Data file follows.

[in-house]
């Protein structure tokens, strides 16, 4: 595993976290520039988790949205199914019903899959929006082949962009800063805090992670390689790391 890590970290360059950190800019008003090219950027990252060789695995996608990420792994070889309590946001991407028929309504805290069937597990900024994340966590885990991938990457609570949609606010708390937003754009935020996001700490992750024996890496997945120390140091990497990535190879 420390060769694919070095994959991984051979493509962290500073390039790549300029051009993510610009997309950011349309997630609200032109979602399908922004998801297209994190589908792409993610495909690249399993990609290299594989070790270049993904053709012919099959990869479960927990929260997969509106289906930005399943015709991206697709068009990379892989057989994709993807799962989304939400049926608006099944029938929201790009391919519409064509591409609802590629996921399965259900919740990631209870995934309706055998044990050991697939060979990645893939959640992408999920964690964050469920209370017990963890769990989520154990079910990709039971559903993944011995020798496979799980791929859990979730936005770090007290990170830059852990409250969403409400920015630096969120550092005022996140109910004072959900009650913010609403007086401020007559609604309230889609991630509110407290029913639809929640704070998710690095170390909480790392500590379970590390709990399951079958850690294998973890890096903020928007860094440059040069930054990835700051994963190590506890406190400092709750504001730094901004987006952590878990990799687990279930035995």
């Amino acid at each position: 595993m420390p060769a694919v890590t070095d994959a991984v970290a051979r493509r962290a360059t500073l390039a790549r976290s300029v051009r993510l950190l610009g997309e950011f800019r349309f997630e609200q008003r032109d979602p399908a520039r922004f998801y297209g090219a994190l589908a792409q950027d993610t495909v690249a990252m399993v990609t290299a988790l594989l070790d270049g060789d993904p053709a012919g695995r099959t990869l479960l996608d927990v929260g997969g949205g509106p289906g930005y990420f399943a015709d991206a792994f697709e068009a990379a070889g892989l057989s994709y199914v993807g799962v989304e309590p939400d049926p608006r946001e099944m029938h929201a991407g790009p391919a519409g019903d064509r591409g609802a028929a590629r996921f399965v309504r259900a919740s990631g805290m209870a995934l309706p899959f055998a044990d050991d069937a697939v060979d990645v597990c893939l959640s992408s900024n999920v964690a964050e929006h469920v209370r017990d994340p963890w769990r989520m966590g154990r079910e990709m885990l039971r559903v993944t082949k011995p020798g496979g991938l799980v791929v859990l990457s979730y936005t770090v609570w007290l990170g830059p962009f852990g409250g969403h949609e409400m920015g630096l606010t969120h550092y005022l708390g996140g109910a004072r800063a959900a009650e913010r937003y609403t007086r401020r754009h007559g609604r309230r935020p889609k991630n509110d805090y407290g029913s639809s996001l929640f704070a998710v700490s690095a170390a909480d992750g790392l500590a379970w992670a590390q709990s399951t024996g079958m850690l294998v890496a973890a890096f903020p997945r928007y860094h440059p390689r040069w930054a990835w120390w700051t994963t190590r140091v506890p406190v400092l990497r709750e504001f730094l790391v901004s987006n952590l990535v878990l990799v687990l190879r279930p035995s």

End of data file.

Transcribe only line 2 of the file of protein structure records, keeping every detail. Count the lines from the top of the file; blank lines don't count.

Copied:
């Protein structure tokens, strides 16, 4: 595993976290520039988790949205199914019903899959929006082949962009800063805090992670390689790391 890590970290360059950190800019008003090219950027990252060789695995996608990420792994070889309590946001991407028929309504805290069937597990900024994340966590885990991938990457609570949609606010708390937003754009935020996001700490992750024996890496997945120390140091990497990535190879 420390060769694919070095994959991984051979493509962290500073390039790549300029051009993510610009997309950011349309997630609200032109979602399908922004998801297209994190589908792409993610495909690249399993990609290299594989070790270049993904053709012919099959990869479960927990929260997969509106289906930005399943015709991206697709068009990379892989057989994709993807799962989304939400049926608006099944029938929201790009391919519409064509591409609802590629996921399965259900919740990631209870995934309706055998044990050991697939060979990645893939959640992408999920964690964050469920209370017990963890769990989520154990079910990709039971559903993944011995020798496979799980791929859990979730936005770090007290990170830059852990409250969403409400920015630096969120550092005022996140109910004072959900009650913010609403007086401020007559609604309230889609991630509110407290029913639809929640704070998710690095170390909480790392500590379970590390709990399951079958850690294998973890890096903020928007860094440059040069930054990835700051994963190590506890406190400092709750504001730094901004987006952590878990990799687990279930035995």